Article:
Jonas Petkus: I Like Drawing Things That I Haven’t Seen People Draw Before

“I always have a loose plan, but it takes another turn as I follow what my hand does.” 

Score two in a row for Haldane High School, as, for the second year running, a Haldane student has walked away with top honors from the Putnam Arts Council’s annual student showcase, which is the culmination of the county-wide Emerging Artists exhibit.

"Zenith", a folding 'book' containing individual works by Jonas Petkus (image provided)

“Zenith”, a folding ’book’ containing individual works by Jonas Petkus (image provided)

This year’s winner is sophomore Jonas Petkus, whose piece “Zenith,” actually a ‘book’ of his work in painting and pencil, developed partially at a three-week pre-college workshop at NYC’s School of Visual Arts last summer, lived up to its name, being chosen from about 100 entries as best in show.

An artist since early childhood

Petkus has felt the urge to draw “from the time I could hold a pencil.” Even in elementary school, Petkus knew that “I liked to do it and kind of knew I was better at it than a lot of kids my age — it was my thing.”  The skills he had and has are innate, as that summer class was his first experience in an art school. “I didn’t want anyone messing with my style, so I was completely self taught until then.”

However, the class proved valuable to him in many ways, exposing him and pushing him to try different media, pulling him away from the colored pencils he favors, and to complete a form of narrative, guided by prompts (color, animal — he chose a mountain goat, transformation). It also served to validate his talents by putting them in a broader context than a small town’s, as it was an international program, attracting students from China, France and from across the country, all of them older than Petkus.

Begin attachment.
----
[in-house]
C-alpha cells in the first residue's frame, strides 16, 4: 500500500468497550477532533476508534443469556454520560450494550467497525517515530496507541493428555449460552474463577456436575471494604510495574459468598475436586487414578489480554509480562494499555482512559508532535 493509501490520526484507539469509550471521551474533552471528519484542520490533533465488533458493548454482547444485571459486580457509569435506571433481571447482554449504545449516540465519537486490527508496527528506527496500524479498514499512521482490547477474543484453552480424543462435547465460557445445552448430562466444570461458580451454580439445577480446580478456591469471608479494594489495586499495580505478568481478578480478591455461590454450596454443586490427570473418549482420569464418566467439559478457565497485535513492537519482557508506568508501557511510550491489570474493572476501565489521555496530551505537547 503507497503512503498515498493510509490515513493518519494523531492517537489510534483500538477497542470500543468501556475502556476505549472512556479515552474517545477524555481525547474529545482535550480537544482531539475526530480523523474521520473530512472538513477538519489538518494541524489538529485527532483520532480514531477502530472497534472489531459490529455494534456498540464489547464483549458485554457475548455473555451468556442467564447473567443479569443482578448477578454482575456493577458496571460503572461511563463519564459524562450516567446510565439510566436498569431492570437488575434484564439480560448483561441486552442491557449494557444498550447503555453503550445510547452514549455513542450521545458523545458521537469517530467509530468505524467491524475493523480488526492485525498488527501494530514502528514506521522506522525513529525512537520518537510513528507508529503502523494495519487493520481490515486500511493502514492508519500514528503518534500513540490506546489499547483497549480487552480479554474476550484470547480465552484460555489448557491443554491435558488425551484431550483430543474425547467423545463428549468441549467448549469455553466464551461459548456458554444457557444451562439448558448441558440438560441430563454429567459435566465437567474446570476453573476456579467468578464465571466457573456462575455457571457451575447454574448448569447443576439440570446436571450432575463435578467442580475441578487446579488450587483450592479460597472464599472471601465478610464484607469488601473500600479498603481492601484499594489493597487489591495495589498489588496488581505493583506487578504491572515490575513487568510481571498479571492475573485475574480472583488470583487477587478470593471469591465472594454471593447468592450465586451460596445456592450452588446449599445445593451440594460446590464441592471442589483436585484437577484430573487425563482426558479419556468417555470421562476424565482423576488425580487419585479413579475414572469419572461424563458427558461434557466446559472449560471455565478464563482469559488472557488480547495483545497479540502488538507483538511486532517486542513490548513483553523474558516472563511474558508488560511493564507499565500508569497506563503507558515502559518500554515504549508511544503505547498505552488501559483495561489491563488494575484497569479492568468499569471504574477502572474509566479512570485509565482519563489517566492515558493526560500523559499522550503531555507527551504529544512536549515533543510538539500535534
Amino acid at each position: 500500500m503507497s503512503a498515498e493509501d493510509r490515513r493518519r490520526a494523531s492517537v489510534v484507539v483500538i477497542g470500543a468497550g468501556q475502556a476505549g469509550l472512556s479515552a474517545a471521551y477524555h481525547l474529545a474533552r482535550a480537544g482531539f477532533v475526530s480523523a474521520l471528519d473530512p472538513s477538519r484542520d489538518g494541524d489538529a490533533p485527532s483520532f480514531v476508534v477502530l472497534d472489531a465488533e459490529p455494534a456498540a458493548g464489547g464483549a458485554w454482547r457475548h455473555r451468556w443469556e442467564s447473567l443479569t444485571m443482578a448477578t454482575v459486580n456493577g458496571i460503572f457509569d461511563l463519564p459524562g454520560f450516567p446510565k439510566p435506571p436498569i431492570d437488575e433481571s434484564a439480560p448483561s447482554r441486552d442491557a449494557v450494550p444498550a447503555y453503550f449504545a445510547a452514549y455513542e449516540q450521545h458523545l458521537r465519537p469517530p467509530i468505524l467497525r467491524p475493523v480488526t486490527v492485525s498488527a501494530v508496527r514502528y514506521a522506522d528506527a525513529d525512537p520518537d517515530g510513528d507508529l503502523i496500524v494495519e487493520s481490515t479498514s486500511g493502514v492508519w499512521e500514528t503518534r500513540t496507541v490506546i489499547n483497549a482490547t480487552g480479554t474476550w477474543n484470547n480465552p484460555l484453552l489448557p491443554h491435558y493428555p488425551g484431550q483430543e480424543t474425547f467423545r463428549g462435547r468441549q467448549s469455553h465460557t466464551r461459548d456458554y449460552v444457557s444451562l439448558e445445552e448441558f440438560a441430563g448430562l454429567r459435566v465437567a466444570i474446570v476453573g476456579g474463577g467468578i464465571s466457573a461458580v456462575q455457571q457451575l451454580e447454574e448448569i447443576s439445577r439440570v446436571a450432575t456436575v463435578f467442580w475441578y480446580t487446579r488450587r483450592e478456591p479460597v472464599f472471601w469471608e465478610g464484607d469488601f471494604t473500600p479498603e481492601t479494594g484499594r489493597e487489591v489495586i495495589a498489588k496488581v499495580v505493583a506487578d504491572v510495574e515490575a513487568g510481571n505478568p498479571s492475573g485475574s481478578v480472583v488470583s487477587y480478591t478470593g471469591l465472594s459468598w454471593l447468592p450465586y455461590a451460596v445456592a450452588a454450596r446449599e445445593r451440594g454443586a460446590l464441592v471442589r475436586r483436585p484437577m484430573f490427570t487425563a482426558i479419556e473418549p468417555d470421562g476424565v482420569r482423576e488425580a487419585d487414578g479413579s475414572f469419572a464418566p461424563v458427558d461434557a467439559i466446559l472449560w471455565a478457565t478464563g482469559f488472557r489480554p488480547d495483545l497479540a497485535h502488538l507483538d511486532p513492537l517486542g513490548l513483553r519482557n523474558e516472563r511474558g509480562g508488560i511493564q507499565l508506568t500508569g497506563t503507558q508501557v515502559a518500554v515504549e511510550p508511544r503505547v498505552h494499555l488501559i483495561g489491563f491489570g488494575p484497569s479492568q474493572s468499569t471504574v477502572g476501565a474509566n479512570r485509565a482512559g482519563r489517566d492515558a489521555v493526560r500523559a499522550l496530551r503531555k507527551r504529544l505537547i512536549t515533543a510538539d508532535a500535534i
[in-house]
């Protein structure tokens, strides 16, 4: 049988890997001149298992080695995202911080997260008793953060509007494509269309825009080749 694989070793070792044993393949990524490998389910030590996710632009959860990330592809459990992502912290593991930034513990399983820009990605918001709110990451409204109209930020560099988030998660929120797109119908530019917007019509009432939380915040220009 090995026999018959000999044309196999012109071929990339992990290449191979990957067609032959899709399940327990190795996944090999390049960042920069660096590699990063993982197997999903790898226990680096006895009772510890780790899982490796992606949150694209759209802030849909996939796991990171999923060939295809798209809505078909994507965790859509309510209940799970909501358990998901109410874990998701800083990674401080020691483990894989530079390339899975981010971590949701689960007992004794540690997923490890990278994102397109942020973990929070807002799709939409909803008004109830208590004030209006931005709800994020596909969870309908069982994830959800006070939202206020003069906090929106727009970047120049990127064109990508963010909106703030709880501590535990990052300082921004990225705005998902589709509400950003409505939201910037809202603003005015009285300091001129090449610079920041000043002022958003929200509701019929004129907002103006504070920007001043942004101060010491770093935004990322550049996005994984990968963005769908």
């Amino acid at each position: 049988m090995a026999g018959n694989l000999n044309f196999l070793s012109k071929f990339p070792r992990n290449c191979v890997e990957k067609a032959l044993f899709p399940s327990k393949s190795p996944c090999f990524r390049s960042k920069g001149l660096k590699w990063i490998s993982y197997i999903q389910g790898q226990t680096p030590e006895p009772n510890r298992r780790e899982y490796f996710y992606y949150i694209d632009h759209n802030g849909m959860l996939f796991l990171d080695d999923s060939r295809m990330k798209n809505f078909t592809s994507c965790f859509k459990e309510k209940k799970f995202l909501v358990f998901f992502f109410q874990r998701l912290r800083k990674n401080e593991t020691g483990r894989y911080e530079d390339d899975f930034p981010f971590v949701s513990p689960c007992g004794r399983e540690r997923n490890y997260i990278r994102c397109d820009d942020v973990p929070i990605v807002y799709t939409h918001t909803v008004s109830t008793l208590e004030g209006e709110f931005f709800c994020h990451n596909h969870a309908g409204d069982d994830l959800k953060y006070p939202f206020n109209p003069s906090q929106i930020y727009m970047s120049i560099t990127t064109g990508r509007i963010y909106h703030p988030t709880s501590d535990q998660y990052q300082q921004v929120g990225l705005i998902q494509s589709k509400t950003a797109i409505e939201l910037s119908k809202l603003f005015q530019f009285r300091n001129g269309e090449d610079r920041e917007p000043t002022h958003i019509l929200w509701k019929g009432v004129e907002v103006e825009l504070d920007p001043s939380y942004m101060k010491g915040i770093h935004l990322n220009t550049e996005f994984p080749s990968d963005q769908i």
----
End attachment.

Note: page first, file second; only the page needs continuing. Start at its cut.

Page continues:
He fared well in an end-of-session critique from his peers, which gave him confidence, “It felt good to hear, outside of a small population,” he notes.

“Zenith’s” images

The images in “Zenith” range from a self-portrait — the first Petkus has ever done, and completed as a directive of the class — which he situated on a page adjacent to a repeated block print. Another, “Bones Machine” shows a collage of actual skeleton bones reassembled to portray a machine which serves as legs of a sort, propelled by the wind. “I cut out each bone, numbered them all and them put them where I wanted them.”

Petkus worked for a long time on the final “Goatman” image; the fine lines he painstakingly drew on the horns “took forever but were necessary to give it shape.” A spiral on the creature’s forehead echoes one Petkus has placed on his own forehead, along with Maori-esque face tattoos in the self portrait. All in all, he notes, “We were encouraged to have some kind of a narrative; mine’s pretty loose!”

"Goat Man", artwork by Jonas Petkus  (image provided)

“Goat Man”, artwork by Jonas Petkus  (image provided)

Petkus has always been prolific: “I draw so much I have suitcases filled with old drawings.” His subject matter, while not radically different from what it had been earlier, has progressed. “It’s always been crazy stuff out of my own head, but now it’s more rooted in real things because I’ve found that’s what makes a better picture: something people can recognize, “ he explains.